• In step [0033] 310, each variable supply is initialized to provide a pre-determined supply level (i.e., voltage or current). In step 320 a timeout counter is initialized.
  • Step [0034] 322 determines if any errors have been detected. If so, an error handler is executed in step 324. Examples of errors may include communication errors that prevent the power supply from properly communicating or responding to requests, or other errors that may be detected by the power supply or components external to the power supply. Steps performed by the error handler may include resetting the power supply or disabling the power supply. Depending upon type of error, the process may start over again or terminate after error handling.
  • If no errors have been detected and at least one request has been received as determined by step [0035] 330, then the requested supply level is compared with the maximum permitted supply level in step 350.
  • If the requested level exceeds the maximum supply level, then the supply level is set to the maximum supply level in step [0036] 352. If the requested level does not exceed the maximum supply level, then the requested level is compared to the minimum supply level in step 360. If the requested level is less than the minimum permitted supply level, then the supply level is set to the minimum supply level in step 362. If the requested level does not exceed the maximum or fall below the minimum levels, then the variable supply is adjusted to accommodate the request representing the greatest magnitude supply level of all the other requests in step 370.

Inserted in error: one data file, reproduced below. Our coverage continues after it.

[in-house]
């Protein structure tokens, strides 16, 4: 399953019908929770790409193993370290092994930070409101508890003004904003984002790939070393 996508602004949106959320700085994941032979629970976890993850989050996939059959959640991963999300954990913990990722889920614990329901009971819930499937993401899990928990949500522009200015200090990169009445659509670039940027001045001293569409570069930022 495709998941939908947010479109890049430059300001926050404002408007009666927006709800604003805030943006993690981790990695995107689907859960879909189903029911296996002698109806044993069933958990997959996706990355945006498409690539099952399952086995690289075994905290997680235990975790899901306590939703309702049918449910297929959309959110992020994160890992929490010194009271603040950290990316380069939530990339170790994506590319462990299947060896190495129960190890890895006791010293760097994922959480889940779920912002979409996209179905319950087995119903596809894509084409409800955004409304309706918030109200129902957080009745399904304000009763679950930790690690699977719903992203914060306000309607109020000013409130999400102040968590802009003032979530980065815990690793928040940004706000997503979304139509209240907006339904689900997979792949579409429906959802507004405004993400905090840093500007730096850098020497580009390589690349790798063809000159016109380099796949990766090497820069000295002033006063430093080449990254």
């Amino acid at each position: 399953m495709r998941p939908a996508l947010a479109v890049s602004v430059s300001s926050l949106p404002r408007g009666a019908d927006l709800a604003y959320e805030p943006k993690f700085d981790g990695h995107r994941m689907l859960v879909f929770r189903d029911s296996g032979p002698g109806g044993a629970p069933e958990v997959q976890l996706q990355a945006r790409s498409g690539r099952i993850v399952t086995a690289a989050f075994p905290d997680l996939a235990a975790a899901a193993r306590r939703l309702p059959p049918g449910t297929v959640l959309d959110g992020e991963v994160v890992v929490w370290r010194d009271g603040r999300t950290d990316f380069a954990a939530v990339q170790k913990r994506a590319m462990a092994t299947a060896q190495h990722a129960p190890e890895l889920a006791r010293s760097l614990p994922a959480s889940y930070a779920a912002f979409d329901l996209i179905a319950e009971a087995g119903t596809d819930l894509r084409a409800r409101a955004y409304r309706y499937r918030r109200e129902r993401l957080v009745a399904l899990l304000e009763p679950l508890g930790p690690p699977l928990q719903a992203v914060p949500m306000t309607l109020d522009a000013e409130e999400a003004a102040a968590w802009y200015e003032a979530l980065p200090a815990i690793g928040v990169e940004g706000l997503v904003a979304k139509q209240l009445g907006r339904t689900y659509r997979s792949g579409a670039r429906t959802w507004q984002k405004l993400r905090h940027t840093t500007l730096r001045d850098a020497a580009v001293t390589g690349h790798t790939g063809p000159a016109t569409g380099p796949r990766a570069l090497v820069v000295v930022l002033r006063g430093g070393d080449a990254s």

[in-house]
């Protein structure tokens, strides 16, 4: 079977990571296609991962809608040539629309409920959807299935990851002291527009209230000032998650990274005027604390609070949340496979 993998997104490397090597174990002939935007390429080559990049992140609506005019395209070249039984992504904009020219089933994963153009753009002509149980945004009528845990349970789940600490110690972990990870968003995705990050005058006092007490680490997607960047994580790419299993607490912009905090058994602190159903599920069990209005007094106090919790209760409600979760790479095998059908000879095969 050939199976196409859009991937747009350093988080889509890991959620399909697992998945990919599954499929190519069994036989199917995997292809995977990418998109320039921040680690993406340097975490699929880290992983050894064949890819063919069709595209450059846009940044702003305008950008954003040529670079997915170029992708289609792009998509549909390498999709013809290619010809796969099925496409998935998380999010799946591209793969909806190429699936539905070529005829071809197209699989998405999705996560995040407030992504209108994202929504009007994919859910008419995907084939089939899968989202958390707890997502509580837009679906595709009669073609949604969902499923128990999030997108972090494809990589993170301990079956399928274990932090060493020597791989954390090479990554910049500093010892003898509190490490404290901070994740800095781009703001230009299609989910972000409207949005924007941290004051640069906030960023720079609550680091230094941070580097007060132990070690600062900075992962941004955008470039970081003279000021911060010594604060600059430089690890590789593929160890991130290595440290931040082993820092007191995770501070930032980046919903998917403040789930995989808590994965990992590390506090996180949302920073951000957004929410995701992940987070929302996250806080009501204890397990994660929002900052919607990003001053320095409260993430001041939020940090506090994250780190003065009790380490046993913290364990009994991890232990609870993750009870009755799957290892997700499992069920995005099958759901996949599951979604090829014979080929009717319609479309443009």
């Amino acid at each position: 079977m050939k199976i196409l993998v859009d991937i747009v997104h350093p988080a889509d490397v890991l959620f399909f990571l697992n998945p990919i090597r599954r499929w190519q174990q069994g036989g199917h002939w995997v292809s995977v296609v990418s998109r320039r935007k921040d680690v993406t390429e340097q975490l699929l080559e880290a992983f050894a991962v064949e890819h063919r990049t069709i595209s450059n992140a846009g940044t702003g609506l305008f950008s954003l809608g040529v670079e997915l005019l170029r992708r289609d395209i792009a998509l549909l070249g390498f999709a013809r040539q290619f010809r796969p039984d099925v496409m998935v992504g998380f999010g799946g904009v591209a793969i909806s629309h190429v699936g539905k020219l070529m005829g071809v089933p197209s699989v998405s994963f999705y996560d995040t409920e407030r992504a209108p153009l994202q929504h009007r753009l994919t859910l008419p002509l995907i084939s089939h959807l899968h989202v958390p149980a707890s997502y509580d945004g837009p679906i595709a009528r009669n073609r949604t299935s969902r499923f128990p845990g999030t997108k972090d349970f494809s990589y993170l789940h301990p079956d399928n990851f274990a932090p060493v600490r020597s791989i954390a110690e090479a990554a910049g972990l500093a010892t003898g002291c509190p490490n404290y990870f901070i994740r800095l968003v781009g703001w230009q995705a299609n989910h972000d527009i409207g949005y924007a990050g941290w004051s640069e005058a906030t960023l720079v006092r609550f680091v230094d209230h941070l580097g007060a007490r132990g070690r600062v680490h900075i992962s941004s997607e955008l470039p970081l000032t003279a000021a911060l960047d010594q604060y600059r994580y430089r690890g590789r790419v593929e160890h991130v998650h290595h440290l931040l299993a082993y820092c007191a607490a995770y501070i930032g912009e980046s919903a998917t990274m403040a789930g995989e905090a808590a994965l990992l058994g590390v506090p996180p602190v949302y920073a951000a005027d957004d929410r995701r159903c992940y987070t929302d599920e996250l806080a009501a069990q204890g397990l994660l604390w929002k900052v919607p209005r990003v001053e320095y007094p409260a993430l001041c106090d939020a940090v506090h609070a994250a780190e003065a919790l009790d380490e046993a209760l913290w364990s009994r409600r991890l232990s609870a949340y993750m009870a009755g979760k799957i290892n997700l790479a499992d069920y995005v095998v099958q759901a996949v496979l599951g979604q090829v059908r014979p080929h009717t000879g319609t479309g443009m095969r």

• After adjusting the supply level in steps [0037] 352, 362, or 370, the process returns to the step of resetting the timeout counter in step 320 and repeats.
  • If step [0038] 330 determines no requests have been received, step 340 determines if a timeout period has elapsed. This may be accomplished, for example, by comparing a clocked counter with a pre-determined timeout threshold or count. If the timeout threshold is exceeded, then the timeout period has been exceeded.
  • If the timeout period has not been exceeded, then the supply level is maintained at its current level as indicated by step [0039] 342. Processing then continues by returning to step 322.
  • If the timeout period has been exceeded, however, then the supply level is set to a default value in step [0040] 344. Processing then continues with resetting the timeout counter in step 320.
  • In one embodiment, the device provides an indicator in the event that a request exceeds the maximum, falls below the minimum, or has not been received within the timeout window. The device may subsequently utilize these indicator(s) to determine which power supply should be designated or selected for a subsequent request. Although illustrated separately from error handling, supply requests that are outside the range of acceptable minimum and maximum requests may simply be treated as errors to be handled by the error handler. [0041]
  • FIG. 4 illustrates one embodiment of a method of operating each device for efficient power management. In step [0042] 410, the selected device is initialized to a pre-determined state with a selected supply line.
  • In step [0043] 420, the device determines whether a supply level request should be issued. In one embodiment, the device periodically communicates supply level requests even if no change is needed. This ensures that power supplies are continuously updated with supply level requirements. In an alternative embodiment, the device only communicates requested supply levels when a supply level of increased magnitude is required (mandatory) or a supply level representing a significant decrease in magnitude than the magnitude of the current supply level is required (permissive). If the device does not need to issue a supply level request, the device may maintain its current supply line selection as indicated in step 430.